Any resemblance between the opening of this video and the credits from a seventies TV show about an Amazon superhero are purely coincidental.
I don’t have an online collection of the exact set of pictures from the art exhibition I participated in, but some of them are in this set. The theme of the show was “Heartbreak,” and it was tied to a poetry collection. There was a ton of cool art and a live poetry reading. The worst poem of the night: My terrible haiku. A total “no honey, yours is beautiful in its own special way” moment.
Galco was one of the places we bought the drinks for our wedding. We had dozens of different crazy drinks, including Radar O’Reilly’s favorite: Grape Nehi.
Handy Market is an old-school grocery store with a big meat counter in the back. On weekends they fire up a big smoker in the parking lot and people line up for hunks of meat.
Okay, folks: you should go donate now. The Los Angeles LGBT Center and San Francisco AIDS Foundation will be very grateful. http://tofighthiv.org/goto/ga2so
If you live in San Francisco (or as the locals call it, “Sani DiFranco”) you know the signs for the 49 Mile Scenic Drive, but you’ve probably never done it.
Everyone enjoys a paraphrased Wikipedia page
The first scenic drive didn’t have an official name. It was a car tour of the city set up for FDR. After that the San Francisco Down Town Association came up with a 50 mile drive, but that quickly switched to the current 49 Mile Scenic Drive name. Why 49? To link it to the Forty-Niners.
Just make it more confusing, the 49-instead-of-50 Mile Scenic Drive is 46.9 miles long, because that’s the approximate square mileage of the city, and everyone enjoys a casual link between measurements of distance and area.
The original 49 mile route looked like this:
It started at City Hall, but ended at Treasure Island for the Golden Gate International Exhibition. When the exhibition closed in 1940 and the navy took over Treasure Island, the drive was rerouted to end where it started. It’s been modified a few times since then.
The original signs marking the route were pretty plain. The seagull design showed up in the fifties. If you’re planning to navigate the path purely by following the signs, good luck- they get stolen a lot.
City Hall was completed in 1899, after nearly thirty years of planning and construction. Eight years later, it was destroyed by the 1906 Earthquake. That’s not a great ratio of construction to function. They should have waited to build it until after they decided to have the quake. Poor planning, really. The current City Hall was designed and built by 1915 so it could be ready for the 1915 Pan Pacific International Exposition.
If you’d been there in January 1954, you might have seen Marilyn Monroe & Joe DiMaggio stopping by to get married.
And if you were there in fictional 1936, you might have seen Indiana Jones hanging around with Marion Ravenwood.
Forget it, Jake. This is a different Chinatown.
When Grant Avenue was still Dupont Street, it was not exactly a fun tourist location, unless you were really into opium dens, brothels, and Tong Wars. After the 1906 earthquake it was rebuilt and renamed after Ulysses S. Grant.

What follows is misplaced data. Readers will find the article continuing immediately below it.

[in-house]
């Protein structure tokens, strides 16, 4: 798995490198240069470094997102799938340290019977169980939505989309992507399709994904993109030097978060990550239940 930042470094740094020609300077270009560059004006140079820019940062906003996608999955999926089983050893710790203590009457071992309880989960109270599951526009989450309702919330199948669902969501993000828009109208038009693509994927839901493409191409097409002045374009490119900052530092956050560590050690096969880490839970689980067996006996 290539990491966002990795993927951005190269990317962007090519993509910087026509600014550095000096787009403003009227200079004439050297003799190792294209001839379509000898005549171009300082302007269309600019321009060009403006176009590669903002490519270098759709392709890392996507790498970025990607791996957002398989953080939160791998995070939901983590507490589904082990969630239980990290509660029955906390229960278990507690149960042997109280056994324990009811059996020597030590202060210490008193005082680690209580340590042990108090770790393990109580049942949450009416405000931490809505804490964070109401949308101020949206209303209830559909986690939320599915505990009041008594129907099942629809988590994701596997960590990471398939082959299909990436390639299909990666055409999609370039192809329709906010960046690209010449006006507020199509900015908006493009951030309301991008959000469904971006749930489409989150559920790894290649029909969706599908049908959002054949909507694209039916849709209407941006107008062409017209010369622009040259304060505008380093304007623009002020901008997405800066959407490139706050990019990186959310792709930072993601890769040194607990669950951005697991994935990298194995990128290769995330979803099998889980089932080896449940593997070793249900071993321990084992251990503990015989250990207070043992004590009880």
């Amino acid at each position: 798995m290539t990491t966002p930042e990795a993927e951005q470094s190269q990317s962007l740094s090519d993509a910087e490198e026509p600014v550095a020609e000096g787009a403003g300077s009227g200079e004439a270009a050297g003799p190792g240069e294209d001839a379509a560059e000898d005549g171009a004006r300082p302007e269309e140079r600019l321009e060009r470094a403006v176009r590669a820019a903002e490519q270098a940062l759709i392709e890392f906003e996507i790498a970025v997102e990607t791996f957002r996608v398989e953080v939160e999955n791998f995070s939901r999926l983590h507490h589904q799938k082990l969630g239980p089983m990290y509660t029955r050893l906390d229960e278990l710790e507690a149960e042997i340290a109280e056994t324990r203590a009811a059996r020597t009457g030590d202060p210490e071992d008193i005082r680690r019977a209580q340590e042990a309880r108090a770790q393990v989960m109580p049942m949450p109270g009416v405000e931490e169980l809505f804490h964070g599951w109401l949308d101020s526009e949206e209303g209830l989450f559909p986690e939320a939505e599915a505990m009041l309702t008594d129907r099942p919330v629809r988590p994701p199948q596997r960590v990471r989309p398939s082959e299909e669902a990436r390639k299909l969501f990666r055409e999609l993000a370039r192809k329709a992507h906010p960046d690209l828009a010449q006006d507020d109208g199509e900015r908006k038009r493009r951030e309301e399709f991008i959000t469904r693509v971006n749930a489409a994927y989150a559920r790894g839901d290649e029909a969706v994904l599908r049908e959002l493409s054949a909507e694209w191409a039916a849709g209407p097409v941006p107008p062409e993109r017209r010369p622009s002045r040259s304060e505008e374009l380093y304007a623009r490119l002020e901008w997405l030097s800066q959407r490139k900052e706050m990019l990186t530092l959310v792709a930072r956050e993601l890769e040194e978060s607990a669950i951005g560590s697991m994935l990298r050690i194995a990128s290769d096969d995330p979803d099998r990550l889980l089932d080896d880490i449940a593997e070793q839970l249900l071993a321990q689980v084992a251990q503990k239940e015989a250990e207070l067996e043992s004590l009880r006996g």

Chinatown is the setting of the 1986 Kurt Russell action-fantasy movie Big Trouble in Little China. The biggest fantasy of the film? Someone driving a big rig through Chinatown.
The most important thing about Fisherman’s Wharf is that it was where James Bond met CIA agent Chuck Lee in the 1985 smash hit film A VIEW TO A KILL!
Okay, this post is getting long, and I’d like to get it posted before I die, so I’m going to stop for now. Maybe I’ll do a Part II later. Don’t bet the ranch on that.
Every semester I tell my students the same thing: “I want you to fail.” Then I explain that I don’t mean that I want them to always fail. What I hope is that they will try things they don’t know how to do, things they might not have any idea how to accomplish. If they do that, they are pretty much guaranteed to not always succeed. But they will learn how to accept and deal with things going wrong. This is an important skill. Things always go wrong, and failure is normal. And they’ll learn some things that don’t work, so the next time they try to do a similar project they’ll already have made progress toward the solution.
Another thing: my students often get frustrated when things don’t work and abandon projects without turning in their attempts. I always tell them to turn in their challenging projects, even if they are incomplete. The failures are important. Something that a student labored over and could not get to work is much more impressive than something a student knocked out without a struggle.
Now I’m staring at a personal failure. Even worse: because the challenge goes until June 30th, t won’t officially be a failure for three weeks. I technically could still do the final 1400 or so miles, if I rode around 65 miles a day, every day until the end of the month.
That’s not going to happen.
So: failure is coming. What am I learning? What benefits were there? What skills did I get for other projects?
I learned that I can raise money for a good cause, a valuable skill. I learned that if I set a goal for a project I should build in more time to work on it than I think I’ll need to complete it. I definitely got better at riding, particularly hills. And I reconfirmed my knowledge that people are awesome. My failure is the foundation of my next success.